“Folks don’t want to take chances,” says Daniel Schoenfeld of Wild Hog Winery in Cazadero. “The financial loss scares people. It’s the same reason they spray like crazy. Because they had mildew 25 years ago.” When Daniel got started in 1981, he thought he could recognize the annual patterns, but today, “I’ve given up thinking I know them. There is no such thing as an average year anymore.”

During the 2020/21 season, Will Bucklin of Old Hill Ranch near Sonoma saw only 14 inches of rainfall, “But at least it didn’t come all at once like it did this year,” he says, “when water just rushed off the land. With that kind of variation, it’s tough to predict an annual cycle.”

Even here, at one of Sonoma’s most historic vineyards, dry-farmed since 1851, Will is unsure what the future holds, given that dry-farming viability typically requires 20 inches of rain minimum— which is why he’s kept close tabs on Australia, where 20 years ago a mega-drought devastated the south of that country for an entire decade. While during California’s shorter droughts, explains Will, dry-farmed vines performed better than those irrigated. But in Australia, a full 10 years of empty skies left even the deepest roots parched, and the only vines that survived were those sustained with irrigation.

If not from the clouds, water has to come from somewhere. In California, that means ever-depleting surface water from streams, rivers and reservoirs or pumped up from aquifers. It may be too late for places like the Central Valley where the ground is literally subsiding, irreparably diminishing the aquifers, in large part to export water across the globe in the form of almonds, pistachios, and grapes.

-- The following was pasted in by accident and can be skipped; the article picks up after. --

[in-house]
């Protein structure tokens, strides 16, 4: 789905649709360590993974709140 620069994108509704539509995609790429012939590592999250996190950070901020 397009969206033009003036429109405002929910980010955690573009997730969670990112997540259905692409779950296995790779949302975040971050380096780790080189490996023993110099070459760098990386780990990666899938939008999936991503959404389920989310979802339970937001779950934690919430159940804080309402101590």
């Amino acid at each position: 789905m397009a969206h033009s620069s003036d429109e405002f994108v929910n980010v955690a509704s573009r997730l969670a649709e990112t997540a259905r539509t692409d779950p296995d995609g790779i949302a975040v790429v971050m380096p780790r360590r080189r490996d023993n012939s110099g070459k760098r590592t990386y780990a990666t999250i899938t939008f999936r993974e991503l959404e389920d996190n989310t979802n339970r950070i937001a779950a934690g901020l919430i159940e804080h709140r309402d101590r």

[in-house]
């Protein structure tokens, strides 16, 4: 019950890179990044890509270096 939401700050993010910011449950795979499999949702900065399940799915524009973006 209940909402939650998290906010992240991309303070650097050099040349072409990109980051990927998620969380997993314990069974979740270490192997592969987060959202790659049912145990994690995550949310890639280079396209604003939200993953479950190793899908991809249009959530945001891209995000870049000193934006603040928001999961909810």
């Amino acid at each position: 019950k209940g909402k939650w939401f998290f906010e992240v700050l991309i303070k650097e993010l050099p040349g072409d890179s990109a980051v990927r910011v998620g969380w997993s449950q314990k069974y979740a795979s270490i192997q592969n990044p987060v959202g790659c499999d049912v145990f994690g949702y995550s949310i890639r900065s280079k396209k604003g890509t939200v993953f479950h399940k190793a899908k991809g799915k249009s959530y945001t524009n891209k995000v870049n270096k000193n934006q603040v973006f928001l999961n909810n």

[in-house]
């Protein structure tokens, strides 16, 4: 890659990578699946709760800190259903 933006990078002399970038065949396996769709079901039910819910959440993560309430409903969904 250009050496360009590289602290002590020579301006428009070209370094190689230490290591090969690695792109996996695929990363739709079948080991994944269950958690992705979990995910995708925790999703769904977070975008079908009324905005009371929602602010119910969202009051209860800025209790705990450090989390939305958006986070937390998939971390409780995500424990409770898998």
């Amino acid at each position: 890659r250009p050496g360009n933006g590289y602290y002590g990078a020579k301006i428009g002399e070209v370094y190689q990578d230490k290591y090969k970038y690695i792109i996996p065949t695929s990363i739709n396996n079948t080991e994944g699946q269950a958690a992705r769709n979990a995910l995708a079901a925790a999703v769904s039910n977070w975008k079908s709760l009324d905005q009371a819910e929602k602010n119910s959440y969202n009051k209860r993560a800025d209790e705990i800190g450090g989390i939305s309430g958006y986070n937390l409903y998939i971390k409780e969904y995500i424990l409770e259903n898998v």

So how do we balance the risks of farming with the dire need to protect our precious water?

Back at Old Hill, Will recounts a few acres of cabernet they planted on a new block that turned out to have shallow soil due to the abnormal geology below. The vines struggled to produce. He finally caved, installing irrigation. But because he’d used the same old dry-farming techniques from the get-go—from root stock selection, to plant establishment, to spacing—he was able to use far less water. And when drought hit, those better adapted vines, with less water, outperformed his neighbors’.

“Dry farming is a verb, not a noun,” says Frank Leeds of Frog’s Leap Winery who dry-farms just over the hill in Napa. “It’s not about what you can’t do, but about what you do to assure those vines thrive.”

The future of California’s water is at a crossroads, as is its agriculture. But at least among the North Coast’s vineyards, we have the potential to continue producing some of the best wines in the world with less than 19 billion gallons of water. Honoring the resilience of the grape might just mean letting those roots roam free.

Photos courtesy of Will Bucklin, Emtu Estate Wines, and Coturri Wines


Be the first to leave a comment!

Leave a Reply

Your email address will not be published. Required fields are marked *

Next Story

Eat Local – “Kneading a New Life”

Story by Jess D. Taylor

Read this Story